Khua Kling Pak Sod

Slinging southern Thai food across four locations, you'll be able to experience the heat and herby flavours of the south whilst still in Bangkok. Try the Mu Hong – soy-braised pork belly – and the restaurant’s namesake Khua Kling, a spicy turmeric-laden minced pork dry stir-fry.

Or Tor Kor Market

What started life as an agricultural co-op grew into one of the best markets in the world. It’s where you’ll find everything from live seafood and some of the best fruit and veg Bangkok has to offer to kitchen equipment and flowers. It has a broad range of Thai food for sale which can be tasted over a few separate meals. Best of all, if you ask the right stall you can get your hands on the fruit called som saa.


Undoubtedly one of the best Thai restaurants in the world, Nahm is David Thompson's flagship restaurant. David in one of the most inspiring people in the food world and has devoted a lifetime to the obsessive pursuit and study of Thai cuisine. The food at Nahm is relentless, uncompromising, elegant and sophisticated all at the same time. It's an absolute must.

Or Tor Kor Market is considered one of the best fresh food markets in the world
Bangkok's Chinatown is a sensory feast of colours, lights, smells and tastes, and should be at the top of the list for anyone visiting Bangkok for the first time

Bangkok Bold

A cooking school which cooks hard to find old-style Thai food to the highest level. If you gather together a few friends you can book it out for a private dining chef's table experience. The ingredients, techniques, knowledge and love that go into the food here is, to us, as good as you'll find anywhere in the country.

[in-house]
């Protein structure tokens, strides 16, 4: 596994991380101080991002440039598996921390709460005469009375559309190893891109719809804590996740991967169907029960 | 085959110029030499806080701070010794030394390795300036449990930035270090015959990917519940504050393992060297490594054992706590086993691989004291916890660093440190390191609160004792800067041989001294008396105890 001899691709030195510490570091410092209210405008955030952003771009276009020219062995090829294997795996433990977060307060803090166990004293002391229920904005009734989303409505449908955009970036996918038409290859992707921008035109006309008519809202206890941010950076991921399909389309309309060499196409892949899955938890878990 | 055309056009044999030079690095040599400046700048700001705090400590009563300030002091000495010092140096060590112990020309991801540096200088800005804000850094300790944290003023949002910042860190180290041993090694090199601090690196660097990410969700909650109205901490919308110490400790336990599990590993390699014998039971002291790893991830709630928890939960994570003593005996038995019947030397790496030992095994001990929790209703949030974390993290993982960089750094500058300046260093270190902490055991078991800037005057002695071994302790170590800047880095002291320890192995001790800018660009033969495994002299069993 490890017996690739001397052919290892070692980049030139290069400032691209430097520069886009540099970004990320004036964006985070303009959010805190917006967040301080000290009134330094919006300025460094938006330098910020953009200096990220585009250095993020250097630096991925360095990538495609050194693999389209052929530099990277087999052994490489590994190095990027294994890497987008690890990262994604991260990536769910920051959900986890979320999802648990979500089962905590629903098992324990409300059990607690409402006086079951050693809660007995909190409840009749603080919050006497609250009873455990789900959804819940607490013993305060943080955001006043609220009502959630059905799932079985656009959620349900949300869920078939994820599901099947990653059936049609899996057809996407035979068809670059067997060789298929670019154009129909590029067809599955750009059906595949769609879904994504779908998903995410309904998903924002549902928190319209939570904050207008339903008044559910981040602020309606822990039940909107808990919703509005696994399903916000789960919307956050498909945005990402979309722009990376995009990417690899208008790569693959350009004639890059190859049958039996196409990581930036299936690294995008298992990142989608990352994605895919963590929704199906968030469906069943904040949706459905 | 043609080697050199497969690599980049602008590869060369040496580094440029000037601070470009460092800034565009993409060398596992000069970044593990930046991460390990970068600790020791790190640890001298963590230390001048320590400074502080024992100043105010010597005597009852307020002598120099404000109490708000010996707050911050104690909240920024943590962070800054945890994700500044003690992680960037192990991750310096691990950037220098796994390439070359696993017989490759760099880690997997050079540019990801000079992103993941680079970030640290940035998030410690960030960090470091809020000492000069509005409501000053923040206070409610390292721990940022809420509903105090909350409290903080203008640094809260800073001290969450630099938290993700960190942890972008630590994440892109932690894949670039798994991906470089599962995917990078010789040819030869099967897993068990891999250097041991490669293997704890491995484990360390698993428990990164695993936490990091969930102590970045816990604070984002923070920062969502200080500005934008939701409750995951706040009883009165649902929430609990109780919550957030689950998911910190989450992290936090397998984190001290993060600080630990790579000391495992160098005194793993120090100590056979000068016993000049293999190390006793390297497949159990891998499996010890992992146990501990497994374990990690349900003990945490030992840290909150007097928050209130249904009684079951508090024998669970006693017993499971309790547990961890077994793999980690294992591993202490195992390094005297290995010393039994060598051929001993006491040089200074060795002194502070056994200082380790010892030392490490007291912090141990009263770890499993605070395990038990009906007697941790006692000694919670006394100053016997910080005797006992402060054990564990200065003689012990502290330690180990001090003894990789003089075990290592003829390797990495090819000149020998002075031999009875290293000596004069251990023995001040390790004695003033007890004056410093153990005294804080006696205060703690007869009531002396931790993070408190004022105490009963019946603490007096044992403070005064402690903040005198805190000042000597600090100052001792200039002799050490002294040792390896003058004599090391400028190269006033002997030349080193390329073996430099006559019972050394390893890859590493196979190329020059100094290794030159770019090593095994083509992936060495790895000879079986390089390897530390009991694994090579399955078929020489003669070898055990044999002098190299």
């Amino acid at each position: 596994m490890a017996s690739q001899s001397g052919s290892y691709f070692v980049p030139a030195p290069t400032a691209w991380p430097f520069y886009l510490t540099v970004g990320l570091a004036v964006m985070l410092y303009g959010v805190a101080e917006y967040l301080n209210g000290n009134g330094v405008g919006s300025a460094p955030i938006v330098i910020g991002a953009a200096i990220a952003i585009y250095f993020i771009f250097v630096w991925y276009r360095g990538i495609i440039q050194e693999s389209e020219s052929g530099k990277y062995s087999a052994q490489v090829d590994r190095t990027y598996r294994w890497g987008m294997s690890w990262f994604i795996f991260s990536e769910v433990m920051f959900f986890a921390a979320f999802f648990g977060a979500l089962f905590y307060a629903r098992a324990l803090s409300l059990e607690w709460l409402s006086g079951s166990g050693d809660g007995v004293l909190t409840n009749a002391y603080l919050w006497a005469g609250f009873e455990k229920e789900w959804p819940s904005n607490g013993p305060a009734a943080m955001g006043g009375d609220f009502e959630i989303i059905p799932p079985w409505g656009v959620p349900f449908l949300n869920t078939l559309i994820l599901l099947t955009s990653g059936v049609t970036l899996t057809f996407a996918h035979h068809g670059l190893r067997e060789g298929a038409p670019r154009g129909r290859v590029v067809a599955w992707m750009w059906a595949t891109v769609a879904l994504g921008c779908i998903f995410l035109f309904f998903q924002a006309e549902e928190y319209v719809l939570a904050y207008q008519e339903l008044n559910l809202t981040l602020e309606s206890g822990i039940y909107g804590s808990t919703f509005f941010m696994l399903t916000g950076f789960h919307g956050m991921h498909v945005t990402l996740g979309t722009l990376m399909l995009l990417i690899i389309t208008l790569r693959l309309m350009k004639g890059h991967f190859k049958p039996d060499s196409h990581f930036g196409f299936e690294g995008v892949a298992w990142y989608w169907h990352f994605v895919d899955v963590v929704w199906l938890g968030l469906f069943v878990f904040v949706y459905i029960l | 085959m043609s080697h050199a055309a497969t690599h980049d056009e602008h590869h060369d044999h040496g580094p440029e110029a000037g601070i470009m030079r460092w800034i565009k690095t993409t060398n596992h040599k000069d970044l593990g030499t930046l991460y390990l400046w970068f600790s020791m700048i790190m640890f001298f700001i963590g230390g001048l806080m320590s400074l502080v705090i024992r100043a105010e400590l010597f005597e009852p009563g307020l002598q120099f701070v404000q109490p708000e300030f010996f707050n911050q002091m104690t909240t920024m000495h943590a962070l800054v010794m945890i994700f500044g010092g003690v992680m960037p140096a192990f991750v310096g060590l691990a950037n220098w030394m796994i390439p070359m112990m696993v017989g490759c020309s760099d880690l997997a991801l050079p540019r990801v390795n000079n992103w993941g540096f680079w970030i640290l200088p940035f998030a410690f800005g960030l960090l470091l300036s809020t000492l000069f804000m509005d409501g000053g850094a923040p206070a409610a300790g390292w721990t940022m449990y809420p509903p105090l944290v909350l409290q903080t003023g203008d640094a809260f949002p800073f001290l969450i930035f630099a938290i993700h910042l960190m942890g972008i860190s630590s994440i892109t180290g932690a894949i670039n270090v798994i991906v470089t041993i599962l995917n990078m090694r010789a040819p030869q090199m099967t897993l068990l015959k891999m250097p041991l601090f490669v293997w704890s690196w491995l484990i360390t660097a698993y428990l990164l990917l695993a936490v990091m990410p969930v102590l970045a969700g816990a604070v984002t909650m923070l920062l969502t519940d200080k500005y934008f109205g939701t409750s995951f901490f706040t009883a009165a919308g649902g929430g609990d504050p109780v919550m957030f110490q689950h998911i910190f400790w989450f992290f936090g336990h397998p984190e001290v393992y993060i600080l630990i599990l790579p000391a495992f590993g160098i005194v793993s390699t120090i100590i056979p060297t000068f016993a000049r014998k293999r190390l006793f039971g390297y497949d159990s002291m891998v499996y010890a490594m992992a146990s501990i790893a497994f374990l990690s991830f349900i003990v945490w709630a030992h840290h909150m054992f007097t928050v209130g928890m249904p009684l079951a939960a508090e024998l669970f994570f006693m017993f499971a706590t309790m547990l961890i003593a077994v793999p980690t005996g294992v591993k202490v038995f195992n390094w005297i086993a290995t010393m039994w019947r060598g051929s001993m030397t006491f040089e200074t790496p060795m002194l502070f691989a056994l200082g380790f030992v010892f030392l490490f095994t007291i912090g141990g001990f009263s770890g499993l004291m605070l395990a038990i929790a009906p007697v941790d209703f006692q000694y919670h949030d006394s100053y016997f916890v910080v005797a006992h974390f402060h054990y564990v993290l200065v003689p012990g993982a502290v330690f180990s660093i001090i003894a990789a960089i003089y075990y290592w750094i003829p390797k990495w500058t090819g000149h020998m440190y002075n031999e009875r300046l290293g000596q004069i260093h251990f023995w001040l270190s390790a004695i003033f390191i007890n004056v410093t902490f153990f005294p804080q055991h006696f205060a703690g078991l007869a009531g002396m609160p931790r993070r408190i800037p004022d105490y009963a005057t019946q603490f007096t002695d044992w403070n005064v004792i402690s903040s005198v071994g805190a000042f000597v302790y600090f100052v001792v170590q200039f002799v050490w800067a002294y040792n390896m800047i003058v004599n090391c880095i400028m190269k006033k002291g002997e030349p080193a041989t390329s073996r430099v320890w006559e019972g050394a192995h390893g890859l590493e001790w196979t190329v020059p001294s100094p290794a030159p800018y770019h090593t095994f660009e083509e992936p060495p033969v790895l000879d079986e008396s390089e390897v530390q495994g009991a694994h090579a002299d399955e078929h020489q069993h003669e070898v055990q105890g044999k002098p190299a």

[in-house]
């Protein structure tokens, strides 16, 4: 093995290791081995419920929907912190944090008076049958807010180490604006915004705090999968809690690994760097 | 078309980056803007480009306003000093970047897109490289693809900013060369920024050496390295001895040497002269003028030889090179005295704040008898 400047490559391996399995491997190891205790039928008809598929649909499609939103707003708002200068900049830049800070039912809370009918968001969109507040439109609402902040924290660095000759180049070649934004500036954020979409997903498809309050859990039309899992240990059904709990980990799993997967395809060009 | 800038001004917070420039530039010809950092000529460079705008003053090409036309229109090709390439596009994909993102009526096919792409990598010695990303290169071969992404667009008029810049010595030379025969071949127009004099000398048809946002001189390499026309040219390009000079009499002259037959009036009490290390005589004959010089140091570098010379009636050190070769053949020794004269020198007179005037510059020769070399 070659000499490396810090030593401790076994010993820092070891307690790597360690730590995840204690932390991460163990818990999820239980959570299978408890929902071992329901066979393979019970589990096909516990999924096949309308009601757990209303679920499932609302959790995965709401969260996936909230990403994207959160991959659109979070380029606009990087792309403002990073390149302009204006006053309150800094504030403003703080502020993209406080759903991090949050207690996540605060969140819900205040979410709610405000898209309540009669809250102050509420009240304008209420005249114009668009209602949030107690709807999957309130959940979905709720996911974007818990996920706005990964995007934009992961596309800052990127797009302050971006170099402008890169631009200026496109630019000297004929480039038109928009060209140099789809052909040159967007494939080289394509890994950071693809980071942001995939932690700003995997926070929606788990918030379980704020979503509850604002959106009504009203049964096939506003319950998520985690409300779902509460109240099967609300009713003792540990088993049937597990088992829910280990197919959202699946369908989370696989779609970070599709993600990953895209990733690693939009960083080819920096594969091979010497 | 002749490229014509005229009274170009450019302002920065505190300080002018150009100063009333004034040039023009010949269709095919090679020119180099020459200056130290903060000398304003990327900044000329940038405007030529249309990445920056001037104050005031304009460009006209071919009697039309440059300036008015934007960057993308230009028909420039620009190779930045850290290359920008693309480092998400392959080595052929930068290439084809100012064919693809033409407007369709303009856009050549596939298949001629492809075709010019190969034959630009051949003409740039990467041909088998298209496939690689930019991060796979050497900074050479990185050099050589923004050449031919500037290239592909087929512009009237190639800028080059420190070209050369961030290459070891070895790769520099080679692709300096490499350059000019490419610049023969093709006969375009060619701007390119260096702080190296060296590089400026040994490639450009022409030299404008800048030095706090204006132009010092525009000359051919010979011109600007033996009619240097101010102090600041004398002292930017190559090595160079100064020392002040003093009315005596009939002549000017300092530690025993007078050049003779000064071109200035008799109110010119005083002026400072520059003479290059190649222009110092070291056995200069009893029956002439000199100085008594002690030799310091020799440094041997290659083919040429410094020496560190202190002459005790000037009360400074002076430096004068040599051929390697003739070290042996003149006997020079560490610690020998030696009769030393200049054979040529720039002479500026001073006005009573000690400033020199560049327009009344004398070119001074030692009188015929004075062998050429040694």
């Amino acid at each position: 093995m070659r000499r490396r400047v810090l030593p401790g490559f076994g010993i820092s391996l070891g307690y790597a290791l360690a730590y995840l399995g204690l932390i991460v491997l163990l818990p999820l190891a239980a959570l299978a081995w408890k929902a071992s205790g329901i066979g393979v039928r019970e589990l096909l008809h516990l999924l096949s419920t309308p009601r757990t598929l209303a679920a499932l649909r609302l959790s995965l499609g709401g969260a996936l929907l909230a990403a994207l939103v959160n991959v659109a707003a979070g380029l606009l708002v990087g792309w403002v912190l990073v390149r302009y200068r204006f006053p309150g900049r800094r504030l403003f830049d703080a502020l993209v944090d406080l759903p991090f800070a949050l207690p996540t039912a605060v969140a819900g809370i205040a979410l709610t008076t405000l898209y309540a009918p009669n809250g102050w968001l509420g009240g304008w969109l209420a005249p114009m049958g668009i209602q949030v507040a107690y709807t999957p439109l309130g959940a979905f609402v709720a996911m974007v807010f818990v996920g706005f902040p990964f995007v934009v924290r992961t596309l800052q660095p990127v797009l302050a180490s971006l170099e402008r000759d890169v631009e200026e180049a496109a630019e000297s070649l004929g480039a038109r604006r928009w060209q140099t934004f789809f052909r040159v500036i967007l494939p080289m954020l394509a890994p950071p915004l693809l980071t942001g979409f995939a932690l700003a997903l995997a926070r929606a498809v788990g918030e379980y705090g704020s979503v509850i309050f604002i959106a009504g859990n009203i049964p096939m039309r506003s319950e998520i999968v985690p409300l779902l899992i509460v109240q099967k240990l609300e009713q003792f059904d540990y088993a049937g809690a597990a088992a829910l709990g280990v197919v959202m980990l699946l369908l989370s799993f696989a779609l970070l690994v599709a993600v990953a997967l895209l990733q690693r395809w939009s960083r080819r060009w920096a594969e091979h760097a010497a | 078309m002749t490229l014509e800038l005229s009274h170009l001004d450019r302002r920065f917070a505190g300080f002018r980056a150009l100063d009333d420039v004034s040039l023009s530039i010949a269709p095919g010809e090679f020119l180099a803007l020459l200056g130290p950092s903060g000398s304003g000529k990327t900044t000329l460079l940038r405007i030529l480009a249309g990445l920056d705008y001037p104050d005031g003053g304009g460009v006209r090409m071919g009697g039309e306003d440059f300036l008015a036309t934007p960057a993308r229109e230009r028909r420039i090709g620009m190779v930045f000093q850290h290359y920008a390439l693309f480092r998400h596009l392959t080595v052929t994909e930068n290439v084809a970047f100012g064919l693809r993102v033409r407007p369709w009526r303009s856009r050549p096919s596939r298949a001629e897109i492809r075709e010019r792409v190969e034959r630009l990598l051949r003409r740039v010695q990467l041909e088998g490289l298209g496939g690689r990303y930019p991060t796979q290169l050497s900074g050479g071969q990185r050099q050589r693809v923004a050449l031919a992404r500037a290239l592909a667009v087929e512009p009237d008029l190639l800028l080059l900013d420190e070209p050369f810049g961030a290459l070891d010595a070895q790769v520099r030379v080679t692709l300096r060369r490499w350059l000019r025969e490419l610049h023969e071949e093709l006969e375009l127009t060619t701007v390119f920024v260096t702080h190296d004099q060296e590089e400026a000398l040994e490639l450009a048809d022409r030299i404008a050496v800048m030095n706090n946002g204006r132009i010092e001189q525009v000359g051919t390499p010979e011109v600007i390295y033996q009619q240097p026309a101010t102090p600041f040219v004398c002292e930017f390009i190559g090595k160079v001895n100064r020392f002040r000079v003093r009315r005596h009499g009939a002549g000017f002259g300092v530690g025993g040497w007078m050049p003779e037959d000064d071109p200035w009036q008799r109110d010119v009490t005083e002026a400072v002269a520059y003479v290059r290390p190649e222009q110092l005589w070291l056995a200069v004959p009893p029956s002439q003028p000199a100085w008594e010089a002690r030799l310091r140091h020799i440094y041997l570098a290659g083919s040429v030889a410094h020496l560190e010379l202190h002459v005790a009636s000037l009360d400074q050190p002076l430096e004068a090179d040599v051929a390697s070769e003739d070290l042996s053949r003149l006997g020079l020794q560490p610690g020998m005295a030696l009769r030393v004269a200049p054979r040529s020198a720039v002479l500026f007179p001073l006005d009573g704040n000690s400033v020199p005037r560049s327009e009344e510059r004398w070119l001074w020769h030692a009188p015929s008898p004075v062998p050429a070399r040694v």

Krua Apsorn 

A Bangkok stalwart that's been around since before we began visiting Bangkok. Krua Apsorn now has a couple of branches in the city and is a great place to go to experience classic, balanced central and southern Thai cooking at very reasonable prices. Be sure to try their stir-fried crab with orange chillies and their sour fish curry (gaeng som).

Laab Ubon

Isaan food is never far away anywhere in Thailand, especially in Bangkok, and Laab Ubon is a solid choice to sample the punchy, fishy, herbal flavours of Thailand's north-eastern province. Introduced to us by the chefs from Nahm restaurant (it's an after-service favourite of theirs), do like they do and go late in the evening, order a cold beer and eat duck laab and som tam boo pla raa (green papaya salad with preserved crabs and fermented fish sauce).


An eating tour of Chinatown's main street Thanon Yaowarat and the surrounding sois (sidestreets) is a must for any first-time visitor to Bangkok. Among the many great things to seek out are roast duck noodle soup, charred wide kua gai noodles with chicken and preserved squid and some of the abundant Thai seafood dishes getting cooked out on the street at the main intersection. Think hot and sour soups, grilled massive gung mae nahm river prawns or blood cockles with punchy seafood nahm jims thick with pounded green chillies and garlic.